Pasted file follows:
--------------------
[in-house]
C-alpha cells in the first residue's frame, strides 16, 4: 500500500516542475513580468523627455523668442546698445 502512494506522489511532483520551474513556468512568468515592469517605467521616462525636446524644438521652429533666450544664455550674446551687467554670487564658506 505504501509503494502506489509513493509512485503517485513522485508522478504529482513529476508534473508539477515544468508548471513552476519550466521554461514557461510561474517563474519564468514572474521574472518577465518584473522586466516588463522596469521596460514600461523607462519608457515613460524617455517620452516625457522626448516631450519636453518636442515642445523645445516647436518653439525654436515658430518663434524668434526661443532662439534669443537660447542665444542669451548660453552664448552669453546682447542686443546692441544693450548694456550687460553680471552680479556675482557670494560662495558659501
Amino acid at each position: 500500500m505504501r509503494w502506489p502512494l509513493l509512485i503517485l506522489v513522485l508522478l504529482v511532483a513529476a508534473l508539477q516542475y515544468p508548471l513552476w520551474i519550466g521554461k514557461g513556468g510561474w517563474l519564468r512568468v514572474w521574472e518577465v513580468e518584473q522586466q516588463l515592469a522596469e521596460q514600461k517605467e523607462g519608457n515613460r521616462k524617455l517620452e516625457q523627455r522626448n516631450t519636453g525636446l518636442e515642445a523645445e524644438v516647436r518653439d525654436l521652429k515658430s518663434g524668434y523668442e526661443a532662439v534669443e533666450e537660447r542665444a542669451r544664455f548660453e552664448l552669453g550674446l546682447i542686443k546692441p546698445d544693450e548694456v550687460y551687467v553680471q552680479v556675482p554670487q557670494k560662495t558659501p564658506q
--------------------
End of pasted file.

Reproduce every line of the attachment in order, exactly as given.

[in-house]
C-alpha cells in the first residue's frame, strides 16, 4: 500500500516542475513580468523627455523668442546698445 502512494506522489511532483520551474513556468512568468515592469517605467521616462525636446524644438521652429533666450544664455550674446551687467554670487564658506 505504501509503494502506489509513493509512485503517485513522485508522478504529482513529476508534473508539477515544468508548471513552476519550466521554461514557461510561474517563474519564468514572474521574472518577465518584473522586466516588463522596469521596460514600461523607462519608457515613460524617455517620452516625457522626448516631450519636453518636442515642445523645445516647436518653439525654436515658430518663434524668434526661443532662439534669443537660447542665444542669451548660453552664448552669453546682447542686443546692441544693450548694456550687460553680471552680479556675482557670494560662495558659501
Amino acid at each position: 500500500m505504501r509503494w502506489p502512494l509513493l509512485i503517485l506522489v513522485l508522478l504529482v511532483a513529476a508534473l508539477q516542475y515544468p508548471l513552476w520551474i519550466g521554461k514557461g513556468g510561474w517563474l519564468r512568468v514572474w521574472e518577465v513580468e518584473q522586466q516588463l515592469a522596469e521596460q514600461k517605467e523607462g519608457n515613460r521616462k524617455l517620452e516625457q523627455r522626448n516631450t519636453g525636446l518636442e515642445a523645445e524644438v516647436r518653439d525654436l521652429k515658430s518663434g524668434y523668442e526661443a532662439v534669443e533666450e537660447r542665444a542669451r544664455f548660453e552664448l552669453g550674446l546682447i542686443k546692441p546698445d544693450e548694456v550687460y551687467v553680471q552680479v556675482p554670487q557670494k560662495t558659501p564658506q